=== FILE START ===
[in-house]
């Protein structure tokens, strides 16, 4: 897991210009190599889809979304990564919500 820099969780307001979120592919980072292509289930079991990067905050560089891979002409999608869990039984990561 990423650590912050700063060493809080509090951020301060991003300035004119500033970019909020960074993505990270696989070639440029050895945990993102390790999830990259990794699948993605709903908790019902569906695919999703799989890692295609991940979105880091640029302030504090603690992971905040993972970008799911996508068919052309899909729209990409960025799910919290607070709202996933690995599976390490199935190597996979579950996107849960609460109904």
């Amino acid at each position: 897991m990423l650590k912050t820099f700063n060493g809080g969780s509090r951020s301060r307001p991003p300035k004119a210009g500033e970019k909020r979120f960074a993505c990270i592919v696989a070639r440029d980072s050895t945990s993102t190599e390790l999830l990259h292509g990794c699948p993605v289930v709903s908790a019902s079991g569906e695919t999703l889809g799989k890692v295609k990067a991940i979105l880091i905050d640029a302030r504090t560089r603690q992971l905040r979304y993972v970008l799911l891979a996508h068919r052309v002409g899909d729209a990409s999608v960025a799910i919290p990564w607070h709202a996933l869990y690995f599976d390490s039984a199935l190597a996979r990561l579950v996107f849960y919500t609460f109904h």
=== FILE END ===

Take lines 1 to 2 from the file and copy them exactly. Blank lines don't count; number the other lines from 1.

[in-house]
């Protein structure tokens, strides 16, 4: 897991210009190599889809979304990564919500 820099969780307001979120592919980072292509289930079991990067905050560089891979002409999608869990039984990561 990423650590912050700063060493809080509090951020301060991003300035004119500033970019909020960074993505990270696989070639440029050895945990993102390790999830990259990794699948993605709903908790019902569906695919999703799989890692295609991940979105880091640029302030504090603690992971905040993972970008799911996508068919052309899909729209990409960025799910919290607070709202996933690995599976390490199935190597996979579950996107849960609460109904």